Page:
Chronic lymphocytic leukemia (CLL) is the most common form of adult leukemia in Western countries, and there is significant variability in survival within CLL clinical stages. Earlier studies showed that CLL cells produce and are usually growth inhibited by transforming growth factor β type 1 (TGF-β1), suggesting a mechanism for the clinically indolent course of most CLL. Here we studied the mechanism by which CLL cells from about one-third of the patients are insensitive to TGF-β1. Of the 13 patients studied, CLL cells isolated from the peripheral blood of 8 patients were sensitive to growth inhibition by TGF-β1, as determined by incorporation of tritiated thymidine, whereas those from 5 patients were completely resistant to TGF-β1. As judged by binding of radiolabeled TGF-β1 followed by cross-linking and immunoprecipitation with anti-receptor antisera, CLL cells sensitive to TGF-β1 exhibited normal cell surface expression of both types 1 and 2 TGF-β receptors. In contrast, all CLL cells resistant to TGF-β1 exhibited no detectable surface type I receptors able to bind TGF-β1, but normal expression of type II receptors. Both TGF-β1-sensitive and TGF-β1-resistant CLL cells contained normal amounts of both type 1 and type 2 receptor mRNAs. Specific loss of type 1 receptor expression represents a new mechanism by which cells acquire resistance to TGF-β1-mediated growth inhibition in the development and progression of human lymphoproliferative malignancies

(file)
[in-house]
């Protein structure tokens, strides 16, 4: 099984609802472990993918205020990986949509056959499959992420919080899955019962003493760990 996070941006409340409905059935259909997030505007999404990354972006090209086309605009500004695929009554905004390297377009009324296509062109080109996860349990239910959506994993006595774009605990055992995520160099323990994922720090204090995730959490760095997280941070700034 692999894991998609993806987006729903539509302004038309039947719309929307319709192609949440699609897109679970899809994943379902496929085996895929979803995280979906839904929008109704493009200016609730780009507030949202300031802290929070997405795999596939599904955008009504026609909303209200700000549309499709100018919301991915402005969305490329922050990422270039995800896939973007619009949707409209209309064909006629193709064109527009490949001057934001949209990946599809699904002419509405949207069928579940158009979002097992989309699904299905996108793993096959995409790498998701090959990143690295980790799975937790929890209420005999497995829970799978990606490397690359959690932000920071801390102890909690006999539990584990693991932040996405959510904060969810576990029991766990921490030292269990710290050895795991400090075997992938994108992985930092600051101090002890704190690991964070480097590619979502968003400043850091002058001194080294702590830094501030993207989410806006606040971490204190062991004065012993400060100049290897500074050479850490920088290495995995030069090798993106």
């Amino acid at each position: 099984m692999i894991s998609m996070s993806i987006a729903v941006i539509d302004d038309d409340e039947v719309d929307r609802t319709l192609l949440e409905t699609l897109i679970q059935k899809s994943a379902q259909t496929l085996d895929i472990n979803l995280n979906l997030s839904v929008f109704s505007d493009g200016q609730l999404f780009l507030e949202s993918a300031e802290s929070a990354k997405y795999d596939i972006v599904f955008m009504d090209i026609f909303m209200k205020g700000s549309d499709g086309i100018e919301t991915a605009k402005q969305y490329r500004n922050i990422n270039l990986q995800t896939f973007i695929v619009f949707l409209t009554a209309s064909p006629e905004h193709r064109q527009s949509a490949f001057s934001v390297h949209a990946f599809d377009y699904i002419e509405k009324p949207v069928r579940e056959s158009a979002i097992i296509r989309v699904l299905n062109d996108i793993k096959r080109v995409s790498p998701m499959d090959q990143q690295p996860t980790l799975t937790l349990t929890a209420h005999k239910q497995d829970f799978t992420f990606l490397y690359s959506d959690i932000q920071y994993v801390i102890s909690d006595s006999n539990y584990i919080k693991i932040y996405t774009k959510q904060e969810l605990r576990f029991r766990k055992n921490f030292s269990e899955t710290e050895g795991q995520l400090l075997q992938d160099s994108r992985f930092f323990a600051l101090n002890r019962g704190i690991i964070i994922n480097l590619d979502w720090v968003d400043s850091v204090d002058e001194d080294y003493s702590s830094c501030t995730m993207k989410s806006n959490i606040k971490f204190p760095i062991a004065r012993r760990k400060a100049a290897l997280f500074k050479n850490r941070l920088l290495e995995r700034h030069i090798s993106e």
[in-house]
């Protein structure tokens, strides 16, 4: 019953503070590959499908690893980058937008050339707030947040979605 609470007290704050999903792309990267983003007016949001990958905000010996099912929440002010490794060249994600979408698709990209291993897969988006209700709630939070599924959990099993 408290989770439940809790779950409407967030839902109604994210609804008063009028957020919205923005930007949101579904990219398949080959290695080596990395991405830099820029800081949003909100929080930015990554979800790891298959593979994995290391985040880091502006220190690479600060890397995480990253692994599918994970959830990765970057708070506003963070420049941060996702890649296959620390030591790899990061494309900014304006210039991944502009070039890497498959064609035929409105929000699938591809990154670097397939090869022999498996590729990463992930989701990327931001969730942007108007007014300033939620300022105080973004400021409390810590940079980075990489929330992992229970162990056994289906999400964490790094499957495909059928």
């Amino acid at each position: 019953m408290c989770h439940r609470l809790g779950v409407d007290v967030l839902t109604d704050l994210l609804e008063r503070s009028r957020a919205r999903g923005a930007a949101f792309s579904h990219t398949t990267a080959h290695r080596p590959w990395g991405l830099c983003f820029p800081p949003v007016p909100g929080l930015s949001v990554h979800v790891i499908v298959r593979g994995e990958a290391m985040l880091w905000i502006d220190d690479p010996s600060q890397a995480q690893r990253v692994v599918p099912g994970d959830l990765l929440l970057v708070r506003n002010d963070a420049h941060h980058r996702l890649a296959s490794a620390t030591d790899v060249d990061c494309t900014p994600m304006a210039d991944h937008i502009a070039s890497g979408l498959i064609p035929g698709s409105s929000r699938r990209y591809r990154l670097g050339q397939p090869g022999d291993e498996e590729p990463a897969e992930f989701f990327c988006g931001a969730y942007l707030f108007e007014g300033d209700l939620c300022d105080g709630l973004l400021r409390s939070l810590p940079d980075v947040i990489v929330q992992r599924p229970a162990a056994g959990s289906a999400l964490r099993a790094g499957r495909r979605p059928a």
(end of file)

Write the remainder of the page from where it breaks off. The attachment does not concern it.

To submit an update or takedown request for this paper, please submit an Update/Correction/Removal Request.